With 5E, for instance, the ONLY thing typically left to chance IME is starting gold--and even that is often either "choose starting equipment based on class" or "you get maximum gold, don't bother rolling." Now, I know a lot of people DO roll ability scores instead of using point-buy or the standard array, but even then very few stick to the old "roll in order" mentality. So, even if you roll, YOU still choose what your strong and weak points are.

  • Also, people asked "why not complete pre-gens?"
Well, I felt forcing the choice of class, which IMO should be determined by the PC during the course of their "lives", would be too much. I think most of us (hopefully) got to choose our profession, right? And I would imagine most of us choose careers/paths that we felt would benefit us the most, we would enjoy the most, or whatever.

In summary, the idea was not so much about pre-gen characters who might fit the adventure/campaign/whatever. It is more about NOT having the choices for your PC you don't, yourself, have in real life. TBH, I debated a LOT about backgrounds and whether those would be pre-determined or allowing the PC to choose, but IMO race and ability scores are things we have little control over.

As I said in the OP, I know for many players it is about playing something you really WANT to play, and idea you've had of your own, and for many of us with (very) limited play time, I can understand why this might not have any appeal.

  • Finally, how long would this last/run?
Who knows? If people enjoy it, it might run the entire campaign. If not, I would stop and let players make their own PC as usual. 🤷‍♂️
yeah after more details pass... I was thinking there would be some cool hidden thing in here, this is just 'cause random realism' doesn't mean much to me
 


The bolded is, I think, the whole point: the idea is that instead of going into char-gen with a character concept already built in your head, you go in with a blank slate and then adapt to whatever the envelope (or dice-rolling) gives you.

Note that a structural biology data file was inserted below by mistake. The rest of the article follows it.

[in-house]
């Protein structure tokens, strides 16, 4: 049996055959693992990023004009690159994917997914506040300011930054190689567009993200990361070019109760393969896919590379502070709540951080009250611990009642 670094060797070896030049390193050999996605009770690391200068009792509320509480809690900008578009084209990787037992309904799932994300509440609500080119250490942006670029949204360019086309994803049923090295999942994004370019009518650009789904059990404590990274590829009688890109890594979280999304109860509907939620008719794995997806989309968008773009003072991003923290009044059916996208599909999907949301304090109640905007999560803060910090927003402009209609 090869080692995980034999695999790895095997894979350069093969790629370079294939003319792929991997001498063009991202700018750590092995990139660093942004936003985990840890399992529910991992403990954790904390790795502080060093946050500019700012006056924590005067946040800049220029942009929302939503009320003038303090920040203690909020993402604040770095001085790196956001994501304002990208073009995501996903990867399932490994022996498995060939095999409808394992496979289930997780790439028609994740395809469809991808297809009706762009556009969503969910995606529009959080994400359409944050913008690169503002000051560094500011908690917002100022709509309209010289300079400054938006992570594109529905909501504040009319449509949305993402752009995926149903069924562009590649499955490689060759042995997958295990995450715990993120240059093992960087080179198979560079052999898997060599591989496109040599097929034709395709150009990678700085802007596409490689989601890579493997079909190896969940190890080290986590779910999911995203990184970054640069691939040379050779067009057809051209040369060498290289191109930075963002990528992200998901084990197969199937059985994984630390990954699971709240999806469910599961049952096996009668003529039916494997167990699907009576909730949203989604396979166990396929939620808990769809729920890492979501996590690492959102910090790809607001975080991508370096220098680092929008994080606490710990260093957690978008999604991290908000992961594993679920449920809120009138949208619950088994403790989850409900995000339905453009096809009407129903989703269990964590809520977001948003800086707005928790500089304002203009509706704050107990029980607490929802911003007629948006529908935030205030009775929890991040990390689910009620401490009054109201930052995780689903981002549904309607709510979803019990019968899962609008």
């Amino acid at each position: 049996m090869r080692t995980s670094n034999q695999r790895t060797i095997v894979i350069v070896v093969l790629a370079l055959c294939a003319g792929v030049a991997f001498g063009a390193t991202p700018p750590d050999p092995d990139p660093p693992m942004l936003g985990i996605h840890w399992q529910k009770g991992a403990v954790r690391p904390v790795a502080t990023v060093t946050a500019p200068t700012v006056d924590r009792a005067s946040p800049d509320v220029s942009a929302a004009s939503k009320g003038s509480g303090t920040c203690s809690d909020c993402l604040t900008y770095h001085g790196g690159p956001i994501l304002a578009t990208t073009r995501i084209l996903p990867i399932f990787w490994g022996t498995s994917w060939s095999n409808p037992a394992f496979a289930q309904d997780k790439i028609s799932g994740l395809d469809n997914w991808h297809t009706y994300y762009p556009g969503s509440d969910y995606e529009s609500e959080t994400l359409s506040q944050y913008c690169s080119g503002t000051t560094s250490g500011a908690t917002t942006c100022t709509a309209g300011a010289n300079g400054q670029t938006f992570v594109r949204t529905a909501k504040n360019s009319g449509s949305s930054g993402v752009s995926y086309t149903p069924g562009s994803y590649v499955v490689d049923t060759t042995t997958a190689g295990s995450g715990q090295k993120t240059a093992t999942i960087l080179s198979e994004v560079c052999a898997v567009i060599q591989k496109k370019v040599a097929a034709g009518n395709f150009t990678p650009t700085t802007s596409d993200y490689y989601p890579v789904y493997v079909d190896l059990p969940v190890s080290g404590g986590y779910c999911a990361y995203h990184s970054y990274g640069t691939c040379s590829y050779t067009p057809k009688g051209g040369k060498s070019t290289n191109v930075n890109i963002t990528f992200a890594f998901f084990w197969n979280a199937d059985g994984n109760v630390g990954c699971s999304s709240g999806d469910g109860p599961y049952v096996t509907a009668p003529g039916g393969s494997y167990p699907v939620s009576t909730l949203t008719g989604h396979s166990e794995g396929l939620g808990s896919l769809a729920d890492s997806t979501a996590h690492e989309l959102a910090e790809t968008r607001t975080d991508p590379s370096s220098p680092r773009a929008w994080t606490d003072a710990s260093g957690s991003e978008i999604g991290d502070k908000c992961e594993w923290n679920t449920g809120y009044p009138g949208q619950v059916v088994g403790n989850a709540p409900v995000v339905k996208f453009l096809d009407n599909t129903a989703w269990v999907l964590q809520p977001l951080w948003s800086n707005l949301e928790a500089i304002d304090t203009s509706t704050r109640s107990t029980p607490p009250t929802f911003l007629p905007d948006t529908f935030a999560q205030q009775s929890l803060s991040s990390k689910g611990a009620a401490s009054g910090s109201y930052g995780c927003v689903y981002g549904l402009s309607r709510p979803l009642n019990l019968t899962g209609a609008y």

As something that principally affects the players and barely affects the DM, shouldn’t that come from the players?
 

Umbran

Mod Squad
Staff member
First, the "why?"
Fate. Chance. Plain and simple. None of us choose who we are, who are (biological) parents were, and so forth.

"Because it is realistic," is a weak sell in a game with dragons and flumphs and stuff.

  • Next, "what is gained?" A couple things, IMO.
1. A sense of playing something outside of the box, which might or might not be the case depending on the random selection you pick. You at least have a bit of sense of ownership in that you have two selections and can choose between those two.

There are so many ways to get "outside the box" that are less of a hassle, though.

2. Making something great out of something when you have little control over what you start with.
With 5E, for instance, the ONLY thing typically left to chance IME is starting gold--and even that is often either "choose starting equipment based on class" or "you get maximum gold, don't bother rolling."

This sounds like the "Fate. Chance." line above. So, repeating yourself a bit.

Edit to add: So, to be clear - I am not arguing against doing this. I just feel the conceit of getting half-a-character that I have to finish isn't really valuable.
 

James Gasik

Legend
Supporter
oh man... and I would screw with them and put weird stuff in... like "Vampire... no not the dymphr a full Vampire" or "Wereelephant" or "Gold Dragon" just to see what they did
That's a great idea, lol. I just need to be prepared for when they immediately call my bluff. Even a freshly hatched Gold Dragon is pretty powerful. But then again, it would be up to me how they advanced...
 


Speaking for myself only, I wouldn’t say this is a minimal impact thing for the GM.

If your group has enough players firmly entrenched in certain roles, they become a bit of an open book for you. If- taking my above-mentioned group as an example- you know one guy will always play the sniper and the other the wizard, their reactions to certain things will be fairly predictable.
Fair enough, though that does describe a very particular case where the players would be unwilling to accept the premise of the campaign in the first place.
 

yeah after more details pass... I was thinking there would be some cool hidden thing in here, this is just 'cause random realism' doesn't mean much to me
In light of the additional details provided by the OP, I am also of this opinion. I’m not into randomness for it’s own sake.

One thing that might be interesting would be pre-gens that you would not be able to make using the standard rules, like a wizard with their hand cut-off who cannot cast somatic spells, or a fighter-type character that can polymorph at will into a wolf, or a character that starts with a custom magical item.